The length of the payload is expressed in 11 bits.  The lower 8 of
   these bits are in the Length field, and the upper 3 bits are in the
   Type/CID/Length field.

   The 11 bit length field limits RTP payload length to 2048 bytes, but
   this should cover nearly all cases, and in any case, header
   compression is of little worth on long packets.

2.1.3. RTP Timestamp Field

   This field is taken from the RTP header and placed in the TCRTP
   payload.

2.1.4. RTP Sequence Field

   This field is taken from the RTP header and placed in the TCRTP
   payload.

2.1.5. RTP Type Field

   This field is taken from the RTP header and placed in the TCRTP
   payload.

2.1.6. RTP DeltaT Field

   This field is the first-order time increment and is used by the
   decompressor to re-compute the RTP timestamp.

   This field is inherited from RFC2508 [CRTP].




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2.1.7. Context ID Field

   This field defines the unique per-destination stream.  This value is
   chosen by the sender and MUST be unique per each IP destination.

   If the associated bit in the Type field is 0, the Context-ID is one
   byte long; if 1, the Context-ID is two bytes long.

   This field is inherited from RFC2508 [CRTP].

2.1.8. MSTI/Sequence Field

   The MSTI bits indicate if the 'delta fields' are present.

   The Sequence bitfield is incremented sequentially for each TCRTP
   packet transmitted and is used by the decompressor to determine if a
   packet was lost or delivered out-of-sequence.  It is used in
   conjunction with the 'twice algorithm', described below.

   Both the MSTI and Sequence are inherited from RFC2508 [CRTP].

2.1.9. Checksum Field

   This is the UDP checksum of what would have been the originally-sent
   UDP packet, had there been no TCRTP compression or multiplexing.

   The checksum field is necessary to verify the payload was not
   corrupted and is especially useful with the 'twice algorithm',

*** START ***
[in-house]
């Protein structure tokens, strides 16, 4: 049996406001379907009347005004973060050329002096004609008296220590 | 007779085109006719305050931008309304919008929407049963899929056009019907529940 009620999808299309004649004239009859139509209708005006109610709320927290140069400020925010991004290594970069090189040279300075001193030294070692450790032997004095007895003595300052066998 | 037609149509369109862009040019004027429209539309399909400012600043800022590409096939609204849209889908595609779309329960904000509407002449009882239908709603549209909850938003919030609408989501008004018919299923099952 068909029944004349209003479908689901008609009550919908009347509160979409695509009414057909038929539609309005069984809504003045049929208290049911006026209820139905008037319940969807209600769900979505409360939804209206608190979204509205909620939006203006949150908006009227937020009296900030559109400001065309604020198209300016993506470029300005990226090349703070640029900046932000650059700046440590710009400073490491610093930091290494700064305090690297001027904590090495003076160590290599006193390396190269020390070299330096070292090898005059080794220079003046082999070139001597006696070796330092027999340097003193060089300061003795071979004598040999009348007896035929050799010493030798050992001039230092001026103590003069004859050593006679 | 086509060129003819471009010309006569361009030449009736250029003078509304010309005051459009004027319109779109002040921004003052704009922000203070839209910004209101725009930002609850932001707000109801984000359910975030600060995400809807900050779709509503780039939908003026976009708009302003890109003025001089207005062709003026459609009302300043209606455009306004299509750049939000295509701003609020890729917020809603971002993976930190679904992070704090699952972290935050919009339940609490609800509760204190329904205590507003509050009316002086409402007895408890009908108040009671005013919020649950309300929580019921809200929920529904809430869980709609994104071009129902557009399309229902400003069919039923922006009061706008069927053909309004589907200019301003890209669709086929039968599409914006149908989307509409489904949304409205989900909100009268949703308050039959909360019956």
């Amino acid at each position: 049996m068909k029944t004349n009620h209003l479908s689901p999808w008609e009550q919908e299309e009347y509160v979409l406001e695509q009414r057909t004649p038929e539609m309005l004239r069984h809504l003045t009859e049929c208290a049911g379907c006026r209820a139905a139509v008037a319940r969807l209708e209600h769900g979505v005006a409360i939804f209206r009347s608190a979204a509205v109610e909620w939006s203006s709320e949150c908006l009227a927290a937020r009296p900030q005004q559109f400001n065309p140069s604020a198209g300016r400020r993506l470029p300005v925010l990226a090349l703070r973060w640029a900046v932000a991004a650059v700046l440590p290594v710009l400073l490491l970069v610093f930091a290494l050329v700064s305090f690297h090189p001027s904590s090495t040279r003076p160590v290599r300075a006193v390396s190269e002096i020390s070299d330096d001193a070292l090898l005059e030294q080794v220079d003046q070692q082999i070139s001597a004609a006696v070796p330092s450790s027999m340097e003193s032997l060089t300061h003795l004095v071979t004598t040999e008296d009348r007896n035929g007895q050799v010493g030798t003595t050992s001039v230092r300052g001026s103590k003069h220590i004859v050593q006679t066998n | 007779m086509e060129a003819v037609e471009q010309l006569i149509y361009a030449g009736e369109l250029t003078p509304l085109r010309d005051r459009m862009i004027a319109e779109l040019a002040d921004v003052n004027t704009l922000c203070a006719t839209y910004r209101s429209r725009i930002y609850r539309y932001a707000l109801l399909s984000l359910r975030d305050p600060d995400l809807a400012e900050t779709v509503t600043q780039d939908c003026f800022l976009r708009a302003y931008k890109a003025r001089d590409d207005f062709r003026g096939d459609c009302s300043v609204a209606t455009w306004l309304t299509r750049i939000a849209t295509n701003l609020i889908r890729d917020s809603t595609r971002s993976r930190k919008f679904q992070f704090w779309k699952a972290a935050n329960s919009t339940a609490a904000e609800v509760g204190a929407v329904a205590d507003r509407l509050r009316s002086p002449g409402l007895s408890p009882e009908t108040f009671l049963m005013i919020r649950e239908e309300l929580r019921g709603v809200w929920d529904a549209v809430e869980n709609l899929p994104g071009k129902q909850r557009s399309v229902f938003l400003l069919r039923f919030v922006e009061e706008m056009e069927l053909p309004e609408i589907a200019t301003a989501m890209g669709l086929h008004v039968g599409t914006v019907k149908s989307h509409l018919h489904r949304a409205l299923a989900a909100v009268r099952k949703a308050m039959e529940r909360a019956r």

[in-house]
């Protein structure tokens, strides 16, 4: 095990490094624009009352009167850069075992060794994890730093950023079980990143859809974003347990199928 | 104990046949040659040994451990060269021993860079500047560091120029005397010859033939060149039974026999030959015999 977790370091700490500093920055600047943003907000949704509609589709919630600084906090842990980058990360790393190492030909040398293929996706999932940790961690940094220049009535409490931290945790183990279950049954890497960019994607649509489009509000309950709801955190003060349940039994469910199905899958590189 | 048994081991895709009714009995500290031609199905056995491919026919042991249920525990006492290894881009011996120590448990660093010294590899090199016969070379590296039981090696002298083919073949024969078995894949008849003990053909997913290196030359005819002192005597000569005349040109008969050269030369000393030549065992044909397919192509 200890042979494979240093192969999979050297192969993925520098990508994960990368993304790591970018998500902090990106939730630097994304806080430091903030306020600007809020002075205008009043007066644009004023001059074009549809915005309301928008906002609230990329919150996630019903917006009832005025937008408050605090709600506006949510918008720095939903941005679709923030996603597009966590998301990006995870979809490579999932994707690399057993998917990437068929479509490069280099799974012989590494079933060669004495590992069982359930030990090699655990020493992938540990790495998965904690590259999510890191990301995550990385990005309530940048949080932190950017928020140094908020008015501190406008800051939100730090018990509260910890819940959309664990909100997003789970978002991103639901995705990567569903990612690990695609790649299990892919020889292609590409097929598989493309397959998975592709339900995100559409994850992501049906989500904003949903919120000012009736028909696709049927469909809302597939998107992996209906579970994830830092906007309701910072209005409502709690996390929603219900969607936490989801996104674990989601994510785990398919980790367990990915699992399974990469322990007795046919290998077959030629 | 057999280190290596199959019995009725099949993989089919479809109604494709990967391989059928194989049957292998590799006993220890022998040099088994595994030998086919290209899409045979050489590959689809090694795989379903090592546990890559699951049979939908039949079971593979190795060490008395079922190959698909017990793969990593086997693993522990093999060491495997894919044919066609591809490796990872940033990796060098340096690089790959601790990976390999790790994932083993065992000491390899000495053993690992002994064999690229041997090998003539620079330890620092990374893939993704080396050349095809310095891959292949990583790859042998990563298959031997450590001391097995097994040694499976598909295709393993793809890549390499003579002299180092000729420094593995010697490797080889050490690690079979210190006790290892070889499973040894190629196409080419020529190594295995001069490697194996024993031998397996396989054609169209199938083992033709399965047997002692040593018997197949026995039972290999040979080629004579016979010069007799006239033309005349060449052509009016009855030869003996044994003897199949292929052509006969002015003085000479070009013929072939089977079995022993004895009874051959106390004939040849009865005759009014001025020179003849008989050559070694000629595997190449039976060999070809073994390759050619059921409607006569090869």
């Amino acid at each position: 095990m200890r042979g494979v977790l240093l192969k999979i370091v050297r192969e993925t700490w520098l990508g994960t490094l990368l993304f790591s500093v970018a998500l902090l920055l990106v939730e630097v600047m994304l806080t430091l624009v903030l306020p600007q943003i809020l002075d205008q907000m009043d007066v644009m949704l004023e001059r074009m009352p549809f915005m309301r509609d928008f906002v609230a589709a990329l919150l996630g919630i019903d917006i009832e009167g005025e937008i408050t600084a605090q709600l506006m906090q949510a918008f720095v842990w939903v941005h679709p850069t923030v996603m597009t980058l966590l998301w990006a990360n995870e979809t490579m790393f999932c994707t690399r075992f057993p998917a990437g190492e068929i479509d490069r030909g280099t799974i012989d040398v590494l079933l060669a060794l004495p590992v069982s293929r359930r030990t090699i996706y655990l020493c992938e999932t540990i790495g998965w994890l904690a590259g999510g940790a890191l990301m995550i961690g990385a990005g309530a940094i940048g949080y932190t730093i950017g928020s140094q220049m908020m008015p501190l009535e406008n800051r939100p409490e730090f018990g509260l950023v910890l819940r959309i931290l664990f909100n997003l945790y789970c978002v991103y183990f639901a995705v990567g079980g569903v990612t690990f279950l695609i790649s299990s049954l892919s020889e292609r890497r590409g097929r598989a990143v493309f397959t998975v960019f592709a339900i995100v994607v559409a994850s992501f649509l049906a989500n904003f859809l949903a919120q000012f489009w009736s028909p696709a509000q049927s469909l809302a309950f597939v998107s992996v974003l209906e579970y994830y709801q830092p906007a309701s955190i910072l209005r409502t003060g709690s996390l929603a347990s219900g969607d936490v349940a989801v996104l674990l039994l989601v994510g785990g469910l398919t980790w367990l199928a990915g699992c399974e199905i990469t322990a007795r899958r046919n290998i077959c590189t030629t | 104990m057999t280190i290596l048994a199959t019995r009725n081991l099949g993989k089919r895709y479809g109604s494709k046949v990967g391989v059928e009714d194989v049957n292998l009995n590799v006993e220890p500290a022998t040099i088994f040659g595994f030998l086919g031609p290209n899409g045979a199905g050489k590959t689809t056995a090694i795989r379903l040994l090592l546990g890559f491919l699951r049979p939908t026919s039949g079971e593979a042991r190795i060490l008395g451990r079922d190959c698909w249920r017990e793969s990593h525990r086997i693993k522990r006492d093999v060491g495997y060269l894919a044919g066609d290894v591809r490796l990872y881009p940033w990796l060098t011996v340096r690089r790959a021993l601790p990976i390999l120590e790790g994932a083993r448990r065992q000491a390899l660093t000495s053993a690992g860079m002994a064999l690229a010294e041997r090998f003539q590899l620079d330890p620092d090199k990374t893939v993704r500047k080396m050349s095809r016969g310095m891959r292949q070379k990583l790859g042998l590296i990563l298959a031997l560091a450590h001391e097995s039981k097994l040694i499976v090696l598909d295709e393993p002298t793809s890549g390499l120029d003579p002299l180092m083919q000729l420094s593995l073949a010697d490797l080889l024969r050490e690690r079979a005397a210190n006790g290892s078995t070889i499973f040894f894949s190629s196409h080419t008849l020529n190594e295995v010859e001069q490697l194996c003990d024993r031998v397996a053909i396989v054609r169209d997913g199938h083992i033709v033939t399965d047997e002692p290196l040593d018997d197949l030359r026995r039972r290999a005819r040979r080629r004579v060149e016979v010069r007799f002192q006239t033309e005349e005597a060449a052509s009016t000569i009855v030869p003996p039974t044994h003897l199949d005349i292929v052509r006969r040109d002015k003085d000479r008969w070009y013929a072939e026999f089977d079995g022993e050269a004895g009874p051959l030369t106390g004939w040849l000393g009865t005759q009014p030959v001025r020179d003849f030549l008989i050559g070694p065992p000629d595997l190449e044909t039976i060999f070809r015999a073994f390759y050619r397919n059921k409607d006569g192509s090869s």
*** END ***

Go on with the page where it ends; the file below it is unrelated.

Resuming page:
described below, to verify the 'twice algorithm' has re-synchronized
   the decompressor.

   The presence of this field is REQUIRED if the UDP checksum was
   present in the Full Header (FH) synchronization packet for this
   Context-ID.  Note that the compressor can freely choose to provide
   checksums on some streams and no checksums on other streams, even in
   the same multiplexed packet -- however, the existence of a checksum
   must agree with the original synchronizing FH packet.

   This field is inherited from RFC2508 [CRTP].

2.1.10. Delta Fields

   These fields are only present if their associated bits are turned on
   in the MSTI field (described above).  See RFC2508 [CRTP] for a
   description of these fields.

   This field is inherited from RFC2508 [CRTP].




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2.1.11. RTP Payload Field

   This is the RTP payload itself.

2.2. Payload Formats

   The six payload types are diagrammed below.  In all cases the 'delta
   fields' are shown, but note that the 'delta fields' are actually only
   present if their associated MSTI bits are set.  See RFC2508 [CRTP]
   for details on the 'delta fields' and the MSTI bits.

2.2.1. Full-Header (FH) Payload Format

   This is contained in the payload of an IP packet:

        0   1   2   3   4   5   6   7
      +-------------------------------+
      | 0 | 0 | 1 | C | 0 |  Length   |  (Opcode FH = 001, C=1 long CID,
      |   |   |   |   |   |           |   E=1 non-multiplexed)
      +...............................+
      :           Length              :
      +-------------------------------+
      |                               |
      /         IP Header             /
      /  With altered Length field    /
      /                               /
      /                               /
      |                               |
      +-------------------------------+
      |                               |
      /        UDP Header             /
      /  With altered Length field    /
      |                               |
      +-------------------------------+
      |           UDP data            |
      :   (uncompressed RTP header)   :
      +-------------------------------+














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2.2.2. Compressed UDP (CUDP) Payload Format

   This is contained in the payload of an IP packet:

        0   1   2   3   4   5   6   7
      +-------------------------------+
      | 0 | 1 | 0 | C | 0 |  Length   |  (Opcode CUDP = 010, C=1 long CID,
      |   |   |   |   |   |           |   E=1 non-multiplexed)
      +...............................+